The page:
Technological development has undoubtedly assisted with this, as US-based Rob Morton, Head of Corporate Communications at Shift Technology, which works to combat insurance fraud using AI solutions, highlights. He told ITIJ that, in recent years, he’s seen a shift from manual processes to the use of tech, which has dramatically improved the fight against fraud, equipping the industry with sophisticated armour.
“What we’ve seen over recent years is a rapid transition from highly manual processes – a claims professional sees something in a claim that feels ‘off’ and refers it along for further investigation – to the adoption of technology solutions that attempt to harness the ‘gut instincts’ of a great claims professional/investigator to spot more potential fraud more efficiently,” he said. For IBM’s Marr, persistent over-reliance on manual processes is a potential weakness.
He notes that technology is resolving this issue, albeit slowly; he believes the travel insurance sector is lagging behind other insurance industries when it comes to technological advancement. He told ITIJ: “For the travel, accident and health insurance industry, there remains far too much reliance on manual processes, prescriptive business rules and indicators, and the vigilance of people spotting fraud. This has bearing on effectiveness and drives inefficiencies. However, the recognition of the value of data combined with AI and machine learning technology is showing signs of growing, but more from an experimental and exploratory perspective, rather than being an integral implemented feature of the response to fraud. For travel, accident and health insurance, the journey to adopt AI and machine learning to tackle fraud has been slower compared to other insurance lines of business.”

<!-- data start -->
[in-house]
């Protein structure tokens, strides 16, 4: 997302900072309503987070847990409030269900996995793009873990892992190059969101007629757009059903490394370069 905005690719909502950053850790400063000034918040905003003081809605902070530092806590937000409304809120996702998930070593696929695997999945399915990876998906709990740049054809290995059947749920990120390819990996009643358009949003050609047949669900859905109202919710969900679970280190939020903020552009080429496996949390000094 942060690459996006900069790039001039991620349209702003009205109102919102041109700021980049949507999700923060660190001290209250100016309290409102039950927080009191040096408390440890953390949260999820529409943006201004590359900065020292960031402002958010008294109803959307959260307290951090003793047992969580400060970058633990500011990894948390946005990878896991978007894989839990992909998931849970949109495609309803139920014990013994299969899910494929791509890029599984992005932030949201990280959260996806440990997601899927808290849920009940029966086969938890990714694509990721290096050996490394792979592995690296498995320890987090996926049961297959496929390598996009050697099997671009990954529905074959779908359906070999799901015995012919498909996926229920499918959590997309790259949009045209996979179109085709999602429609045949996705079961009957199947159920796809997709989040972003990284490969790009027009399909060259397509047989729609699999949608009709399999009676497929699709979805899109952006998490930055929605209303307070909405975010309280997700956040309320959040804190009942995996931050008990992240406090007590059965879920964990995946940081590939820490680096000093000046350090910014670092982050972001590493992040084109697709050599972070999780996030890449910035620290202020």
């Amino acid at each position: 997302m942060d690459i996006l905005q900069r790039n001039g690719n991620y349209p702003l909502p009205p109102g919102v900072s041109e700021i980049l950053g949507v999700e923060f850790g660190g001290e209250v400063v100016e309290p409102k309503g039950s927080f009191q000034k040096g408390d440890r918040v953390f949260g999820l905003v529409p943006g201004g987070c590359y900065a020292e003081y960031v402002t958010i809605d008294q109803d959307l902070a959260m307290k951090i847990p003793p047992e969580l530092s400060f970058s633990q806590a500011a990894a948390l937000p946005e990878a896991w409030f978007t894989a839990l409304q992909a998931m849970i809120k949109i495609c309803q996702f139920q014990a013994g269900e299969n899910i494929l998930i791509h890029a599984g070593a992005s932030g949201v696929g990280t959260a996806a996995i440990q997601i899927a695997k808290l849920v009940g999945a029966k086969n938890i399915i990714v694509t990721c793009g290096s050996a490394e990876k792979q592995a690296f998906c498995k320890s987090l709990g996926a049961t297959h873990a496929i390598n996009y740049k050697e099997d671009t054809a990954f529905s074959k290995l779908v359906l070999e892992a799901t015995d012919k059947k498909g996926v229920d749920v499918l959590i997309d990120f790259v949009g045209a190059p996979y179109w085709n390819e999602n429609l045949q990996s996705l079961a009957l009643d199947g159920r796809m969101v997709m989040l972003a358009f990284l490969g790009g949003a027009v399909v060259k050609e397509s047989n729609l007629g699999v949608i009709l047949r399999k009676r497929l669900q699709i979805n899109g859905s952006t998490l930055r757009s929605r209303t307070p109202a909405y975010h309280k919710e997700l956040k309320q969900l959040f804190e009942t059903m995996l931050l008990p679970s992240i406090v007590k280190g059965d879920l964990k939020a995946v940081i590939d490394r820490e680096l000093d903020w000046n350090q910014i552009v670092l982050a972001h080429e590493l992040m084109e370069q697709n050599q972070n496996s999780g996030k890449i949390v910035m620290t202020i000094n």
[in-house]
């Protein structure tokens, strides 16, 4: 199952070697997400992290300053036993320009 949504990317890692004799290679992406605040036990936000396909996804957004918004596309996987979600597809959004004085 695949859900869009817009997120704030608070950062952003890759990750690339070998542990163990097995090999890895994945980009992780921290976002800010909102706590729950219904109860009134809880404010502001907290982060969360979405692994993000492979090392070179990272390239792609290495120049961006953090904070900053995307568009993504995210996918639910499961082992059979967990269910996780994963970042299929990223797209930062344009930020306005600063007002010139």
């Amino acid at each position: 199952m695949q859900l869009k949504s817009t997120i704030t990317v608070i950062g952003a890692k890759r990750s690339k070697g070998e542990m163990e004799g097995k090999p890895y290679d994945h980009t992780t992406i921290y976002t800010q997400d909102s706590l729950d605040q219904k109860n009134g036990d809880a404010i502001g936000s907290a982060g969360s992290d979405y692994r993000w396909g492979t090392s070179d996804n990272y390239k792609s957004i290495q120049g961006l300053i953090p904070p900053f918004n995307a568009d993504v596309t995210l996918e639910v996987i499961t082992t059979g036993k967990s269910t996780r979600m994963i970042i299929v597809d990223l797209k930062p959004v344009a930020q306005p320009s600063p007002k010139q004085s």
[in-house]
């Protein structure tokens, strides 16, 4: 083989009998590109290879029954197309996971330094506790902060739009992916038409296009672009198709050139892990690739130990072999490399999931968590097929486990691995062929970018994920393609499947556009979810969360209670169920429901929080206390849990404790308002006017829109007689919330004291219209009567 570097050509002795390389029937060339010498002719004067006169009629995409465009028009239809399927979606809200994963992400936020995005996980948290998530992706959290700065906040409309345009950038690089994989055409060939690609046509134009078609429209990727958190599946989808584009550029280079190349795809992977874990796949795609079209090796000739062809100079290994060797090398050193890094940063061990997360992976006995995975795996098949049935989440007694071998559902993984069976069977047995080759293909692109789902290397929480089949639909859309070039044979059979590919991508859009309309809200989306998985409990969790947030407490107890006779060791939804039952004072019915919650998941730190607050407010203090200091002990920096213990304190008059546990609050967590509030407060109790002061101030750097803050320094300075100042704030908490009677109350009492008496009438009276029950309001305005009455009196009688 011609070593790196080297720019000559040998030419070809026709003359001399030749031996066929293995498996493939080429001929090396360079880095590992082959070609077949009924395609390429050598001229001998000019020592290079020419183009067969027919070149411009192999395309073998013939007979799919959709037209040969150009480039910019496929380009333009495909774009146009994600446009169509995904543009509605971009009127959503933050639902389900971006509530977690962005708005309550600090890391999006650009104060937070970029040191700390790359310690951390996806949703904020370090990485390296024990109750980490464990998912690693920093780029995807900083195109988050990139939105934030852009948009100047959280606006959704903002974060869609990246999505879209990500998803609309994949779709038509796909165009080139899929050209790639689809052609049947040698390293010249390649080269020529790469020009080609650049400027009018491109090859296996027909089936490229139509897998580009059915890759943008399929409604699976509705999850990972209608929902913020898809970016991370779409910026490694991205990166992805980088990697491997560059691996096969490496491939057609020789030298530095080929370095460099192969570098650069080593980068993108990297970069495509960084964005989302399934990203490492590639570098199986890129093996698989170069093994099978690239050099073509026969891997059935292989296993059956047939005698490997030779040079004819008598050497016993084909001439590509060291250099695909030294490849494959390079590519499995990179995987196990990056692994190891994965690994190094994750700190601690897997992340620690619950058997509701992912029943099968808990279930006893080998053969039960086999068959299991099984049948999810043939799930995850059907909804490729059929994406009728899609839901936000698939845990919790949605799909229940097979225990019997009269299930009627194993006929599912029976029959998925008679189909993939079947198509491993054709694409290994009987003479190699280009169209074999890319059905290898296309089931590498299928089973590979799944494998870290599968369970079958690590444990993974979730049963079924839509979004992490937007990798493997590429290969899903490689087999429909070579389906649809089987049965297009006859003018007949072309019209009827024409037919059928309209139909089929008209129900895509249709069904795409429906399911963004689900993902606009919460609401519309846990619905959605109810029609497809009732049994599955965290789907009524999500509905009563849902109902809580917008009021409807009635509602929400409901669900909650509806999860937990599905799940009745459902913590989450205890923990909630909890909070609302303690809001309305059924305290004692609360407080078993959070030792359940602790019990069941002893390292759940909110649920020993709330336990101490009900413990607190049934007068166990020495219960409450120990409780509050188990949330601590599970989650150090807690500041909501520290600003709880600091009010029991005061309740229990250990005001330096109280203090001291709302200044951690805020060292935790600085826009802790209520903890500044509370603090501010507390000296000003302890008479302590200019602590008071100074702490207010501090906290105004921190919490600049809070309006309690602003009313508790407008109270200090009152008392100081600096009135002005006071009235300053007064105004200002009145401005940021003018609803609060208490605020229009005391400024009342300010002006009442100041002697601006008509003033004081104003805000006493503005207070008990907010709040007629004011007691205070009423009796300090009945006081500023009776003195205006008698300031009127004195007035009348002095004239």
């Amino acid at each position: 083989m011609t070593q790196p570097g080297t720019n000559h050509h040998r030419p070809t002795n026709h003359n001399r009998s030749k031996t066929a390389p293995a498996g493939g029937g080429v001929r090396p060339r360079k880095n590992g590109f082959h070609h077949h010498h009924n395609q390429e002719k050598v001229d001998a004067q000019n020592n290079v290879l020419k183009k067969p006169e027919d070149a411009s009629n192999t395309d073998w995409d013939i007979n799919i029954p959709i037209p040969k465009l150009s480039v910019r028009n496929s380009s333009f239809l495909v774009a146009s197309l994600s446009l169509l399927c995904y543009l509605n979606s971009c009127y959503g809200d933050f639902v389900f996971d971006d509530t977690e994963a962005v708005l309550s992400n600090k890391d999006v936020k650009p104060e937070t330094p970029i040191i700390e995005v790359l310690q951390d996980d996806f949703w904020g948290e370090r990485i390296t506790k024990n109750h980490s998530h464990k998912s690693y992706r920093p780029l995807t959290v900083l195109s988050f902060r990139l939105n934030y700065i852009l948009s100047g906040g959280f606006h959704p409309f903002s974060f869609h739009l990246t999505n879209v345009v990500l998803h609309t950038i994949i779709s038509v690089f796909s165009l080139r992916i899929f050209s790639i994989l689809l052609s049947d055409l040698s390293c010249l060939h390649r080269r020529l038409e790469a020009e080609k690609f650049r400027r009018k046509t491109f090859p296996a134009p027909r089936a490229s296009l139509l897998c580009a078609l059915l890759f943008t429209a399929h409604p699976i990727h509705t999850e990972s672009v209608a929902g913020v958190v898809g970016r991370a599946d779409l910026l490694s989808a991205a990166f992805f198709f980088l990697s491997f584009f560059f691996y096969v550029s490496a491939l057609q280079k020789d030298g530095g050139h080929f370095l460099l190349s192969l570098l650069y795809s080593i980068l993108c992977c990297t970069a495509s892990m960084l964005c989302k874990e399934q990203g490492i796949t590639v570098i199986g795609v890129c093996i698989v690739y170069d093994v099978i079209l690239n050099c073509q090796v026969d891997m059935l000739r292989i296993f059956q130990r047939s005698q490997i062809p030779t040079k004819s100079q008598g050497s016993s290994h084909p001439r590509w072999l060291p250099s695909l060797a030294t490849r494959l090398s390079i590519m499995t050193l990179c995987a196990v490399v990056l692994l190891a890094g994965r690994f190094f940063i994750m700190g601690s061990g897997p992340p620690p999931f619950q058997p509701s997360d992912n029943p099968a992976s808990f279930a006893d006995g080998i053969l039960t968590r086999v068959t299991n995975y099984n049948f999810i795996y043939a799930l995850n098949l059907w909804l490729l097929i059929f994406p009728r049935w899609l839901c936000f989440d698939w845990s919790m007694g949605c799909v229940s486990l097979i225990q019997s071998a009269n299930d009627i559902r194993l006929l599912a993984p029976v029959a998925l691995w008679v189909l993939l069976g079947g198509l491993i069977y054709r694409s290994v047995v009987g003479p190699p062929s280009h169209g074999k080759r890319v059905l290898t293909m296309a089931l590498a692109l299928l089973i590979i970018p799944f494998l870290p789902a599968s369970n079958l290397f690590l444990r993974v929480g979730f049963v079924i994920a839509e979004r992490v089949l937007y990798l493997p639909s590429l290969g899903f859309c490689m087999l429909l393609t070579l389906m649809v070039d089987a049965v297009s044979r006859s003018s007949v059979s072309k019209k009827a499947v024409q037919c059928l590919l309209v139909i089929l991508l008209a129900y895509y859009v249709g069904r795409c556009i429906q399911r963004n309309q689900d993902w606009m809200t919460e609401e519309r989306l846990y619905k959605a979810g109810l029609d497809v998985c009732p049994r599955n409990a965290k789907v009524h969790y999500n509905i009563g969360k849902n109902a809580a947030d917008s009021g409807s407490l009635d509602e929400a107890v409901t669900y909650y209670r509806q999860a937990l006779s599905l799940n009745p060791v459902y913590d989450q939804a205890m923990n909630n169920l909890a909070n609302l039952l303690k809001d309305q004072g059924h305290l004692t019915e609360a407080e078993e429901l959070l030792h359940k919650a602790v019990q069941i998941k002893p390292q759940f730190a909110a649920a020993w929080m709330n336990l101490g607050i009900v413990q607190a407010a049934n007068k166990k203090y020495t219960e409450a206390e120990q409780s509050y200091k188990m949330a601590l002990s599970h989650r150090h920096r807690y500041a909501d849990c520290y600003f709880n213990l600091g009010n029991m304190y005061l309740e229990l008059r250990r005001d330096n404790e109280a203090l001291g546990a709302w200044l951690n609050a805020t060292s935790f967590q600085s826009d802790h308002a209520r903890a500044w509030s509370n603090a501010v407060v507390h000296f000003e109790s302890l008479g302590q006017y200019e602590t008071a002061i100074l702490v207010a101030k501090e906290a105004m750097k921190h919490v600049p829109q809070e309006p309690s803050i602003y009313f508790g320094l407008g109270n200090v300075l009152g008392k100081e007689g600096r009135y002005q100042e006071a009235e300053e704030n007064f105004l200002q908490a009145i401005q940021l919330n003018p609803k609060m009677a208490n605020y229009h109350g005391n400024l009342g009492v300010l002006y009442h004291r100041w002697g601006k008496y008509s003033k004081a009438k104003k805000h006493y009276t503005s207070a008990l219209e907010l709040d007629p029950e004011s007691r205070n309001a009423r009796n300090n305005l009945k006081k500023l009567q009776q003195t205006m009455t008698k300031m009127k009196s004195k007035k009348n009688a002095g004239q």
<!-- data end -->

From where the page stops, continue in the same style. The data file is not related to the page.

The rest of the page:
Jason Veitch, Head of Travel Insurance for Travel Insurance Consultants in South Africa, said there are a few reasons as to why the uptake of technological developments in the travel insurance sector may be slower than in other areas of insurance. “Challenges come in the form of changes to existing systems and the budgets that have to be provided for in order to make technology a reality,” he told ITIJ. “This is difficult in that sometimes the results aren’t always immediately noticeable. The change to internal processes and reskilling claims staff also present challenges.” It is no secret that travel insurance has a reputation as being slightly archaic, but, now more than ever, we are witnessing the integration of technological solutions, along with partnerships with insurtechs, that are beginning to change the face of travel insurance.
A DOUBLE-EDGED SWORD
But technology is a double-edged sword, with fraudsters able to benefit from it as much as insurers. For Jones, the ease of manufacturing a false claim puts insurers on the back foot. “Genuine online documents can be amended, receipts falsified, and accounts adjusted. Policies can be bought cheaply, and claims submitted electronically. The whole process can be conducted with no human interaction at all,” he told ITIJ.